In an embodiment, the compartment is plastic.

In an embodiment, the package includes a plastic wrapper that initially seals the housing.

In an embodiment, the housing includes a closed end opposing the open end.

In an embodiment, the package includes a member attached to the compartment. The member is constructed so that pressing the compartment causes the member to rupture, wherein the consumer can remove the product.

In an embodiment, the sections are hingedly attached to each other.

In an embodiment, the insert includes a member that can be ruptured and allow at least one of the products to be removed from one of the compartments.

In an embodiment, the insert is folded when inside the housing and unfolded when removed from the housing.

In an embodiment, the compartments are located on both sides of the folded insert and are adapted to hold shape after products are removed therefrom.

In an embodiment, the compartments on either side of the folded member cooperate to bias the insert against the inside of the walls of the housing.

In another embodiment of the present invention, a package for a plurality of products is provided. The package includes a housing having a pair of opposed walls, a closed end and an open end. An insert is provided that can be removably located within the housing through the open end of the housing. The insert has a plurality of compartments that store the products. The compartments are adapted to hold their shape after the products are removed from the housing. The compartments create a friction fit between the insert and the pair of opposing walls when the insert is received within the housing. The friction fit occurs both in an initial state in which each of the products are within the compartments and in a subsequent state in which one or more of the products are removed from the compartments.

In an embodiment, the products are consumable products.

In an embodiment, the products are gum.

In an embodiment, the compartments extend from a base. The base is includes flanges that seal to the member.

In an embodiment, the insert includes a second number of compartments and a second member attached to the second compartments. The second member hingedly attaches to first member. The separate compartments form a plurality of sections of the insert.

In an embodiment, the members fold together when the insert is removed and reinserted into the housing.

In an embodiment, the walls of the housing maintain their shape after the insert is removed from the package.

In another embodiment of the present invention, a method for packaging a consumable product is provided. The method includes providing an open ended housing having a removable insert, wherein the insert holds the consumable product. The insert is biased against at least some of the inner walls of the housing. The method includes removing the insert from the housing and removing some of the consumable product from the insert. The method further includes reinserting the insert and the remaining consumable product into the housing so that the insert is again biased against the at least some of the inner walls of the housing.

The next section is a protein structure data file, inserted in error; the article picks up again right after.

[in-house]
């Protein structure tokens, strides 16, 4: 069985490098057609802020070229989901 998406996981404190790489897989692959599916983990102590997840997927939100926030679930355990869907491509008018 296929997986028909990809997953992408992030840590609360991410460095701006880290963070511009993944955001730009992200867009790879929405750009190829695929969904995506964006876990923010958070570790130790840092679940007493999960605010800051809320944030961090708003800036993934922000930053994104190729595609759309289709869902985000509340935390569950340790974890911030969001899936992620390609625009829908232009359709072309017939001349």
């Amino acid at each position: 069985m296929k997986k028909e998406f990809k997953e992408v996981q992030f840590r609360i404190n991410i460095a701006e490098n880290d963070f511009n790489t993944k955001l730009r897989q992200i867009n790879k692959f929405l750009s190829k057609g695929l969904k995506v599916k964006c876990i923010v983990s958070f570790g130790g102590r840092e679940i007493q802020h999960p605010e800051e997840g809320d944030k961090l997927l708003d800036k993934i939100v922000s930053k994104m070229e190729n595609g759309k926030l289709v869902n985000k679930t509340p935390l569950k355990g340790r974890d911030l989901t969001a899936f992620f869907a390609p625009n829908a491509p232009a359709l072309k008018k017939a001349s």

In an embodiment, the method includes repeating the steps of removing and reinserting until all of the consumable product is removed from the insert.

In an embodiment, the method includes providing a sealed wrapping about the housing so that the wrapping must be removed before the insert can be removed from the housing.

In an embodiment, removing some of the consumable product includes pressing and rupturing part of the insert.

It is therefore an advantage of the present invention to provide an improved package for products that is reusable.

Another advantage of the present invention is to provide an improved package for consumable products that is airtight or semi-airtight.

Further, an advantage of the present invention is to provide an improved package for consumable products that does not deform when some of the products are removed from the package.

Moreover, an advantage of the present invention is to provide an improved package for consumable products that maintains product freshness and improves shelf life.

Additional features and advantages of the present invention will be described in and apparent from the detailed description of the presently preferred embodiments.

BRIEF DESCRIPTION OF THE FIGURES

FIG. 1 is an exploded perspective view of an embodiment of the product package of the present invention.

FIG. 2 is an elevation view of the package housing and insert of FIG. 1.

FIG. 3 is an elevation view of the product insert of FIG. 1 showing a product being dispensed from same.

FIG. 4 is an elevation view of an alternative embodiment of the package housing and insert of the present invention.

FIG. 5 is an elevation sectional view taken through the line VV of FIG. 1, wherein the insert in an initial (full) state applies a friction force to the housing.

FIG. 6 is an elevation sectional view taken through the line VIVI of FIG. 1, wherein the insert in a subsequent state (partially full) applies the same friction force to the housing.

DETAILED DESCRIPTION OF THE PRESENTLY PREFERRED EMBODIMENTS

Referring now to the drawings and in particular to FIG. 1, an embodiment of the package 10 of the present invention is illustrated. Although the package in a preferred embodiment is designed to be used to house confectionery products, e.g., gum, the package can be used to house other products, e.g., pharmaceuticals.